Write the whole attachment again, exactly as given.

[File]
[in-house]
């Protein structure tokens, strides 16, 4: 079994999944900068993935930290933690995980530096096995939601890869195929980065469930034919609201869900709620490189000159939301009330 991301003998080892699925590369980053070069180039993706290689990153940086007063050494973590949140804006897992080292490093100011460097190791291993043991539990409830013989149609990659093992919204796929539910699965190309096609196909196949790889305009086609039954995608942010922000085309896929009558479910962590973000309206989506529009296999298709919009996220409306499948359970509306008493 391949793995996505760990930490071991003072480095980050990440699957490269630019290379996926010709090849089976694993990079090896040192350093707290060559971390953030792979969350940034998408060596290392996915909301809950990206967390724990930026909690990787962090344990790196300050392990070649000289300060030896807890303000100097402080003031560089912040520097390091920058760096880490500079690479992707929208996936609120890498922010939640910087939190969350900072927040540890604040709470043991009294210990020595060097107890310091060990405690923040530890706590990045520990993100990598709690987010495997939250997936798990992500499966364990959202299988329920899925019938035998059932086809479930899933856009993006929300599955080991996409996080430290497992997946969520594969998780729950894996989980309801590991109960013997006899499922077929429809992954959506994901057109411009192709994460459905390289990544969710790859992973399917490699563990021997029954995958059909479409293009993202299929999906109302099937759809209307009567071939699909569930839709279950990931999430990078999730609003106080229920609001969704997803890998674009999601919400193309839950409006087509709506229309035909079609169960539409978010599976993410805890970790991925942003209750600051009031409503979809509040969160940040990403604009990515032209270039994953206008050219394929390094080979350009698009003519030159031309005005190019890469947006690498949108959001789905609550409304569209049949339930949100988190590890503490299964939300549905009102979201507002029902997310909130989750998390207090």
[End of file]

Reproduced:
[in-house]
């Protein structure tokens, strides 16, 4: 079994999944900068993935930290933690995980530096096995939601890869195929980065469930034919609201869900709620490189000159939301009330 991301003998080892699925590369980053070069180039993706290689990153940086007063050494973590949140804006897992080292490093100011460097190791291993043991539990409830013989149609990659093992919204796929539910699965190309096609196909196949790889305009086609039954995608942010922000085309896929009558479910962590973000309206989506529009296999298709919009996220409306499948359970509306008493 391949793995996505760990930490071991003072480095980050990440699957490269630019290379996926010709090849089976694993990079090896040192350093707290060559971390953030792979969350940034998408060596290392996915909301809950990206967390724990930026909690990787962090344990790196300050392990070649000289300060030896807890303000100097402080003031560089912040520097390091920058760096880490500079690479992707929208996936609120890498922010939640910087939190969350900072927040540890604040709470043991009294210990020595060097107890310091060990405690923040530890706590990045520990993100990598709690987010495997939250997936798990992500499966364990959202299988329920899925019938035998059932086809479930899933856009993006929300599955080991996409996080430290497992997946969520594969998780729950894996989980309801590991109960013997006899499922077929429809992954959506994901057109411009192709994460459905390289990544969710790859992973399917490699563990021997029954995958059909479409293009993202299929999906109302099937759809209307009567071939699909569930839709279950990931999430990078999730609003106080229920609001969704997803890998674009999601919400193309839950409006087509709506229309035909079609169960539409978010599976993410805890970790991925942003209750600051009031409503979809509040969160940040990403604009990515032209270039994953206008050219394929390094080979350009698009003519030159031309005005190019890469947006690498949108959001789905609550409304569209049949339930949100988190590890503490299964939300549905009102979201507002029902997310909130989750998390207090």